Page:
Fascinated by science since boyhood, the Dalai Lama, unlike fundamentalists who resist scientific realities, has become convinced that a dialogue between religion and science will advance the wisdom of both disciplines and greatly benefit humankind. He explains why in illuminating explications of how Buddhism and science are both predicated on focused observation, reasoning, and the ability to abandon outmoded ideas in the ongoing search for reality. He compares quantum physics with Buddhist philosophy and reveals how the theory of evolution echoes the Buddhist understanding that all of life is interconnected and in flux, and he writes with deep feeling about the pressing ethical questions raised by advancements in biotechnology. For all the provocative and detailed reasoning found in this soulful and mind-expanding book, what emerges most powerfully is the Dalai Lama's belief that science must embrace Buddhism's mission and work toward increasing compassion and alleviating suffering. Donna Seaman
Copyright © American Library Association. All rights reserved --This text refers to an out of print or unavailable edition of this title.

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Customer Reviews

4.4 out of 5 stars
4.4 out of 5 stars
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6 of 8 people found the following review helpful
3.0 out of 5 stars Well written, well intentioned - poorly argued Nov. 9 2010
Though so well-written and polished that it's impossible these are the words of H.H. himself, I have no reason to suspect the spirit and intention behind the words isn't truly his own. This is a great read, and I think that the Dalai Lama had only the best of intentions in producing this work.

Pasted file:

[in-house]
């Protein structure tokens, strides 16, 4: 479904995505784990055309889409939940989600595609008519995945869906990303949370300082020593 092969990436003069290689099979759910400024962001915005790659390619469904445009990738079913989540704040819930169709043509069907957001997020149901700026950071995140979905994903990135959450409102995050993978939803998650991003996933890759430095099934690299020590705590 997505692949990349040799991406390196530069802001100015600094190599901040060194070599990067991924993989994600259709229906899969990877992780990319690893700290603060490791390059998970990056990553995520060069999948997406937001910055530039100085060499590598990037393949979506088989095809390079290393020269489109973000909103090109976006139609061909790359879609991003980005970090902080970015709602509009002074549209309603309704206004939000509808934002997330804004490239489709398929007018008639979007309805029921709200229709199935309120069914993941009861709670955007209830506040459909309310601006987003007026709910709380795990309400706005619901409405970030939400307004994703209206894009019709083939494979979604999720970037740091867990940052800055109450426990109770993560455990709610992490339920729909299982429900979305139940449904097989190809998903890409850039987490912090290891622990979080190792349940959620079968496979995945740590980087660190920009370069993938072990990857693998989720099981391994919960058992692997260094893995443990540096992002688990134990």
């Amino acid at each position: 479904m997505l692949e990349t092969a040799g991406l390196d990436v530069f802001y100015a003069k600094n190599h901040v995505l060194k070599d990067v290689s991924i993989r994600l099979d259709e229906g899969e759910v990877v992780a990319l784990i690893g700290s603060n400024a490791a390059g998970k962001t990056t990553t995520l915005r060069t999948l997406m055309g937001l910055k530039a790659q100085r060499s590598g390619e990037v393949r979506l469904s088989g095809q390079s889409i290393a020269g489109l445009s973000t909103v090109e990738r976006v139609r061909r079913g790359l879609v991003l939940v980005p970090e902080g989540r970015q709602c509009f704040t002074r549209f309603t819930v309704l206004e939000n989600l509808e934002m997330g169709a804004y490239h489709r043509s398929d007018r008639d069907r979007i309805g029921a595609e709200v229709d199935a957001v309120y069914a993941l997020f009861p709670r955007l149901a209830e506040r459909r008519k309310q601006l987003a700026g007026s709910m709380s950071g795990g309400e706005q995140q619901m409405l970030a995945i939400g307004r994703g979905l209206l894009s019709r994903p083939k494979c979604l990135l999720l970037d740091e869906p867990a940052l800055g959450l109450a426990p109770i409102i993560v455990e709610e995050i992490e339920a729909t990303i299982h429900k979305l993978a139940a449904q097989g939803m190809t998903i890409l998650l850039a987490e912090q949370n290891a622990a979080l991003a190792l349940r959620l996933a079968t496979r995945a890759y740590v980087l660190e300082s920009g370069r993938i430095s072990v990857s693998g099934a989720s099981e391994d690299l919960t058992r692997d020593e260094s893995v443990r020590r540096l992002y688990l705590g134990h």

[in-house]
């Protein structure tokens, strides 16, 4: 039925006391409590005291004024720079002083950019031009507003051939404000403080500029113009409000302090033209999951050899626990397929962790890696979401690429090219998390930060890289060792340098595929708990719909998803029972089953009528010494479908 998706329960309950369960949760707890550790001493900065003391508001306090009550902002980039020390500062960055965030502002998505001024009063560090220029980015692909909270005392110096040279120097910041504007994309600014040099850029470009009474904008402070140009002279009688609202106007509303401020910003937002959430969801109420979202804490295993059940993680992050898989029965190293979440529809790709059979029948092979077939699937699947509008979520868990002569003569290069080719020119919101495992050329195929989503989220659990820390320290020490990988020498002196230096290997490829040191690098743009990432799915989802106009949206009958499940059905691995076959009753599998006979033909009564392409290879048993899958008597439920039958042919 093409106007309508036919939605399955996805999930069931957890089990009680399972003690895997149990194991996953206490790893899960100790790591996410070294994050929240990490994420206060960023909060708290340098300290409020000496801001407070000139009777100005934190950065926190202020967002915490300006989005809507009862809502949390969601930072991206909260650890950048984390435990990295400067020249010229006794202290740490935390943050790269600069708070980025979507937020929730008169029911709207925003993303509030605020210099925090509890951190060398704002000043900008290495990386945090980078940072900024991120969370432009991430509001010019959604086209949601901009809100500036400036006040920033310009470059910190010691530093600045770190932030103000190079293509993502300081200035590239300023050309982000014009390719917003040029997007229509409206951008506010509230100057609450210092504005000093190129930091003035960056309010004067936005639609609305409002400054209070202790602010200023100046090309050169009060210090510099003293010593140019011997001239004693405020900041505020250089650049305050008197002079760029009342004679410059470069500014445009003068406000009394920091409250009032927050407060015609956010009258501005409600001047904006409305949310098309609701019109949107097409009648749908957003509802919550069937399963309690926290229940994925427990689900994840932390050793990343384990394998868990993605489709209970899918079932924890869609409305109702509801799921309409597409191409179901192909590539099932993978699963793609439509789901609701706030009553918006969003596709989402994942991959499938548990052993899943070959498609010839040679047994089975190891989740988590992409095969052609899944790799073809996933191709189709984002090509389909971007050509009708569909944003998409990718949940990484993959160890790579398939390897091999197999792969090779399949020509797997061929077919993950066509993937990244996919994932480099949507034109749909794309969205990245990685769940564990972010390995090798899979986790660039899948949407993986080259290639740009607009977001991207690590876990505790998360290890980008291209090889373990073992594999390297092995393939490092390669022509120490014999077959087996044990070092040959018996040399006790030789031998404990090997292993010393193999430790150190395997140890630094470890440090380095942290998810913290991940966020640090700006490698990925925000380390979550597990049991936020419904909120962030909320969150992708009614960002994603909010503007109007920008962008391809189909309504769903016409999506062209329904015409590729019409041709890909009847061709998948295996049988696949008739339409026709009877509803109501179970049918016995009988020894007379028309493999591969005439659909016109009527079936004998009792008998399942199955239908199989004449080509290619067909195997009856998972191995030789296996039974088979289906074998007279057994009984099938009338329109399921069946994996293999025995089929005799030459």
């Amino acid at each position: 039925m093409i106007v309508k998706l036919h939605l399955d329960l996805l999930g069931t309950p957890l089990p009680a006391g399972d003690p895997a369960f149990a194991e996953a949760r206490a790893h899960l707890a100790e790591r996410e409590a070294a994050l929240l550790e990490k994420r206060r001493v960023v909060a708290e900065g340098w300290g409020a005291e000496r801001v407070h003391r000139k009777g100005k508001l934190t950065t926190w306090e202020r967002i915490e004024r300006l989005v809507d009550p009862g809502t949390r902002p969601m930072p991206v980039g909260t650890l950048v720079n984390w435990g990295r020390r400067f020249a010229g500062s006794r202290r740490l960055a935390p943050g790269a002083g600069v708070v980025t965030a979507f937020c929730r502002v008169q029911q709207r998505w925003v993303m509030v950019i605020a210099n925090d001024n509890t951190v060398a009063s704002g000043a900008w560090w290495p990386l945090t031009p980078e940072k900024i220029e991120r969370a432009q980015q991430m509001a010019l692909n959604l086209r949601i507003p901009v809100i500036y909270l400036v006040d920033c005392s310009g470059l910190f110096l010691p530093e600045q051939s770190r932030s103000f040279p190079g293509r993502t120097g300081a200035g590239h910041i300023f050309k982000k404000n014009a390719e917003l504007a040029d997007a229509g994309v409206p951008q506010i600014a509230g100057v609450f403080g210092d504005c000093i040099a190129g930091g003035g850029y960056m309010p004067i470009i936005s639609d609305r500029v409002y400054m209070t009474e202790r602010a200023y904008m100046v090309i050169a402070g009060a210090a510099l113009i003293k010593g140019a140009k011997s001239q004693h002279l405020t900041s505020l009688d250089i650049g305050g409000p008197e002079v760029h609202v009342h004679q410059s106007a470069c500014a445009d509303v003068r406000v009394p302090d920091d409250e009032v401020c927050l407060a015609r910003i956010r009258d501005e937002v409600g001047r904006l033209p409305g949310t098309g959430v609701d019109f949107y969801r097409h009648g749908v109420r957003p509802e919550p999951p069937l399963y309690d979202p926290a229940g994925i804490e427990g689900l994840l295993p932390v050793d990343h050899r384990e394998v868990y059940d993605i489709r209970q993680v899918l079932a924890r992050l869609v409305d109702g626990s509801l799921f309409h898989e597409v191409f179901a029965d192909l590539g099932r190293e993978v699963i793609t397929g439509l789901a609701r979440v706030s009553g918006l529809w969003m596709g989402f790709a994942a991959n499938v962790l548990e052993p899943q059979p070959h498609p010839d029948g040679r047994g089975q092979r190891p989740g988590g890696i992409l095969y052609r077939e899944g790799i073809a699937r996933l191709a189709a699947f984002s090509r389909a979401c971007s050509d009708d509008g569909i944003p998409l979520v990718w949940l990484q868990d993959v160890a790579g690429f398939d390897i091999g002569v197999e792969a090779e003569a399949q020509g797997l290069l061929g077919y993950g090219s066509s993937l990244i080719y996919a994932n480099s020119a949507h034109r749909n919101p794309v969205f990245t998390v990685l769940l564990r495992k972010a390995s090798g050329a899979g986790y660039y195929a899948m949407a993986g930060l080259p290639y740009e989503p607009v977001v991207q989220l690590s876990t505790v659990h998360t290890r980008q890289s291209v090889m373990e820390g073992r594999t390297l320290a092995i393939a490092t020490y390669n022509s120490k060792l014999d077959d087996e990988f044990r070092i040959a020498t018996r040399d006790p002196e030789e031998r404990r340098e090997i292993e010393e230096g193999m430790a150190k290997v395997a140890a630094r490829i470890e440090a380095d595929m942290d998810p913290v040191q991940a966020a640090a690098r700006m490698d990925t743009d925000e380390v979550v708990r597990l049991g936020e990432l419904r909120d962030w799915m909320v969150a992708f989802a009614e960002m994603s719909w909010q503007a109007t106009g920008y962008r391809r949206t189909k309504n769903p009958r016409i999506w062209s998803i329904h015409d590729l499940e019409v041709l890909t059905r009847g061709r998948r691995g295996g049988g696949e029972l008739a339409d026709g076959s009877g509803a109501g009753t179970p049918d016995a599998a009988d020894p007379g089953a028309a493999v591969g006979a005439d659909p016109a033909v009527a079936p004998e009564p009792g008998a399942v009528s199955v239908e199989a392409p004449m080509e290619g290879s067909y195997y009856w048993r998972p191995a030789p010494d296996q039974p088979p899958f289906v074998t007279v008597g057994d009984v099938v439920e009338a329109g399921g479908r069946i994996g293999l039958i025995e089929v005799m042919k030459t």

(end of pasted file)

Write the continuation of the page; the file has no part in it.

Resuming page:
It starts out very endearingly, relating his early life and introduction to science through Heinrich Harrer and eventually many eminent scientists, after he fled Tibet in 1959. These encounters are presented in a very charming and humorous way and the Dalai Lama's humility shines as he makes every effort to take his background in Buddhist philosophy and somehow use it to grasp genetics, cosmology, quantum physics, neuroscience and more. If only every non-scientist took such an active interest!

The problem though, for me, is that this lack of real scientific training becomes evident as the Dalai Lama begins to present his own arguments. There are frequent calls for rational inquiry, comparison of disparate claims mediated by valid evidence, etc., but when it comes down to it he seems incapable of following these principles. As an example, the thorny issue of human cloning comes up, and H.H. mentions his own profound disgust when first becoming aware of the implications - and then goes on to recommend our 'innate sense of disgust' as valid criteria for deciding what's right and wrong, as these extremely complex issues begin to pile up around us. This might even be a good criteria in this particular situation - but then, there are a lot of people who think they feel an 'innate disgust' at Islam, or Christianity, and that doesn't prove it's 'wrong.
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By Big Bill TOP 500 REVIEWER
Format:Paperback|Verified Purchase
I recently read " A Universe from Nothing " by Prof L. Krauss. I recommend it highly , it is cutting edge quantum physics in